Shells is a fine debut from a poet to be watched with interest in the coming years.”—Chris Doda, Literary Review of Canada


"Arnold uses difficult forms with accuracy and skill. . . . Warmer, more intimate and lifelike than much of what passes for poetry in the mainstream."—Laura Rosenthal, Minneapolis Star Tribune

"Craig Arnold uses difficult forms with accuracy and skill in Shells, the winning collection in this year’s Yale Series of Younger Poets competition. . . . It is warmer, more intimate and lifelike than much of what passes for poetry in the mainstream."—Laura Rosenthal, Minneapolis Star-Tribune

“With Arnold, glimpses beneath the surface reveal the shape-shifting, catch-me-if-you-can bravado of a mischievous flirt.”—David Yezzi, Poetry


"Readers will find Arnold’s pearly conceits hard to resist"—Publishers Weekly

"Very strong, with fresh and tight writing. . . . One can trust that the young Arnold has a compassionate knack for observing relationships and studying character. How people love is expressed in the dished they make, the spices they use, and the stories they tell."—Virginia Quarterly Review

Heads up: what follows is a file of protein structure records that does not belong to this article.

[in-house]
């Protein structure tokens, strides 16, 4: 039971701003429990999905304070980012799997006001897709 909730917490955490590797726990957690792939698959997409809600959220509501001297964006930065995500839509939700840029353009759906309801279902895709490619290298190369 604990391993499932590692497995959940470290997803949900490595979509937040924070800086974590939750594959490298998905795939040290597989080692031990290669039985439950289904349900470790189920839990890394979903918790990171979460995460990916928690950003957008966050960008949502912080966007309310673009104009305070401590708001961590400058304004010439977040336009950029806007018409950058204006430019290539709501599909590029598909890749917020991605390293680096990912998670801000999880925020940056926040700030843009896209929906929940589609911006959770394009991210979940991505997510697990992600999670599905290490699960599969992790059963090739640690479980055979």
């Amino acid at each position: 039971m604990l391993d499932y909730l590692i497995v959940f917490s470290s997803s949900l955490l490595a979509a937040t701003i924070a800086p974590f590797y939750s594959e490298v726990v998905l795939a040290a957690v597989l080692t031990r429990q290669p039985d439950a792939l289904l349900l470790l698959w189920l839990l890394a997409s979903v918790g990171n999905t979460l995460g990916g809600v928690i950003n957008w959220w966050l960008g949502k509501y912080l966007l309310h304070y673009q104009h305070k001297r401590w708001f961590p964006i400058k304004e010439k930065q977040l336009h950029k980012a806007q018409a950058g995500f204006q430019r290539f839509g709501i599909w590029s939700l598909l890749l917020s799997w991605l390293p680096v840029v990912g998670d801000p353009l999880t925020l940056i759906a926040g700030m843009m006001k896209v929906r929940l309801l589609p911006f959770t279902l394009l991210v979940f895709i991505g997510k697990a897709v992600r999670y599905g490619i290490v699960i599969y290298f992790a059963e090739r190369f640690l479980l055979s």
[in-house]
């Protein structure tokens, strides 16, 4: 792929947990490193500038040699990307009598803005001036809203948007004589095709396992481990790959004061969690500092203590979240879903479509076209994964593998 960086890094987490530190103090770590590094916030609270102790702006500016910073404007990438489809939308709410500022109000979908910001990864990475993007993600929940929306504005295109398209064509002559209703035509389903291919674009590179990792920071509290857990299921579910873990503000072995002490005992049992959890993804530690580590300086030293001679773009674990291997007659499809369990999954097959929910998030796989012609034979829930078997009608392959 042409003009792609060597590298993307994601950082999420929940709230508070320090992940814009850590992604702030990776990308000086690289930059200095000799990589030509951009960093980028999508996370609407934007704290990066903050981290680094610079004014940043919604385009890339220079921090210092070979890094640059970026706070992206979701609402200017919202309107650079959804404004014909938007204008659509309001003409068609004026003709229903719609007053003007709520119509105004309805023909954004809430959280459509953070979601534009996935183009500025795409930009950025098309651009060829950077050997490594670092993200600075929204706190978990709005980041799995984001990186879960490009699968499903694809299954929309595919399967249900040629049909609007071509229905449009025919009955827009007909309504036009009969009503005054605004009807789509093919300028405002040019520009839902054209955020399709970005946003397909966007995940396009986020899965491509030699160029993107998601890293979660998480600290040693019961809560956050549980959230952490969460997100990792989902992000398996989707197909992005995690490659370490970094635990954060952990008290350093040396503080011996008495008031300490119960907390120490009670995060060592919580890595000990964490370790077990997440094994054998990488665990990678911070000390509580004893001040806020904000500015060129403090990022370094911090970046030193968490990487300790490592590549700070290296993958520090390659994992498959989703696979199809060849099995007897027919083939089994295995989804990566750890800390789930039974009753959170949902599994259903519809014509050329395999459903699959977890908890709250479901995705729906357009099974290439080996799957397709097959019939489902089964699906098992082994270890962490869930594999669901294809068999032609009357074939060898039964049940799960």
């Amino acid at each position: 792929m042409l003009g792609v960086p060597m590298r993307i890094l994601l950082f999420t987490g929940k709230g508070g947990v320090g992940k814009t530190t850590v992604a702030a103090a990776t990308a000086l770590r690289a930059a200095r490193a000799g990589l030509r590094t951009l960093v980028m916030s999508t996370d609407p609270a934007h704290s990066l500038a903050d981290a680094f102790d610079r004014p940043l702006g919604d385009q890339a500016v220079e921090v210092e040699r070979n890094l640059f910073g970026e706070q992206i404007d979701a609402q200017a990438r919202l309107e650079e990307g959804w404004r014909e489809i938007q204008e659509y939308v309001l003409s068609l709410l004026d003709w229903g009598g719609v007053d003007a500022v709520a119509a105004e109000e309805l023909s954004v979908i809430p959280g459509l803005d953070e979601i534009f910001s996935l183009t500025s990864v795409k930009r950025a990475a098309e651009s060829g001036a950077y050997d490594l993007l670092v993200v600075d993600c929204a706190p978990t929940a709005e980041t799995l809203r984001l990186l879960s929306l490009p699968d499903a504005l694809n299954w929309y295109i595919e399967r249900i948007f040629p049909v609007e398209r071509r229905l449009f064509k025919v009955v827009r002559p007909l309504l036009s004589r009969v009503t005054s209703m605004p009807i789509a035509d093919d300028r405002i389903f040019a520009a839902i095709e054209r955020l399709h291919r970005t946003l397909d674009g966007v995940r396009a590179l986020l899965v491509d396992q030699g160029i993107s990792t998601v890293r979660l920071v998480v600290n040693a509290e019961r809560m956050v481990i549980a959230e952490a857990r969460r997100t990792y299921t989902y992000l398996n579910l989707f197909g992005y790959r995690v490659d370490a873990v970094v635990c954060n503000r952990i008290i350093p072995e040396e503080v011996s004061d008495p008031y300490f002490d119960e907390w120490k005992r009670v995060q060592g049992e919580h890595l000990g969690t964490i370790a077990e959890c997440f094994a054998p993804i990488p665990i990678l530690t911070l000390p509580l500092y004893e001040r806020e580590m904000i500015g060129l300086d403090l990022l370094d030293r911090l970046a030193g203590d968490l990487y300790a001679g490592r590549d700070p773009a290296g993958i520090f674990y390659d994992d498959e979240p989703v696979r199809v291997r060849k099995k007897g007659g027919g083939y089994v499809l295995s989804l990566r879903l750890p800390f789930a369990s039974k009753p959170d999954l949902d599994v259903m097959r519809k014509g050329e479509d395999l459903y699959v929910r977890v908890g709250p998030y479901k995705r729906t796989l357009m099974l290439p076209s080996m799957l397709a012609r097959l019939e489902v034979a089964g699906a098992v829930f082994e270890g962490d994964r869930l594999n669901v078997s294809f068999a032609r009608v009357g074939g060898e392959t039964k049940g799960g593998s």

"[A] powerful debut. . . . [Arnold’s] book contains, like a brilliant shell, its own marvelous balance of fluidity and form."—Allan Jalon, Washington Post

"What I admire most in these well-formed, expansive poems is their unabashed enthusiasm and the way that they absorb whatever is churned up in their path. Though often the topic or catalyst here seems to be food, in the end, as this poet acknowledges, 'each story blurs into the next,’ and what begins as a delicious taste comes to stand for a willingness to take a big bite out of life itself, to stay engaged with the people, places and objects of the world. Often the formal scheme is based upon an unobtrusive, short line with a a-b-a-b rhyme or some variation thereof. The poet uses form masterfully. The rhymes do not clang; they whisper and echo, forming a musical surface against which the more tangential and surprising images and sounds are clearly silhouetted. The poems about mermen and mermaids are a pleasing pair, fanciful yet decidedly human."—Enid Shomer

Winner of the 1998 Utah Arts Council Original Writing Award for a book in poetry

Winner of the 1999 Great Lakes Colleges Association New Writers Award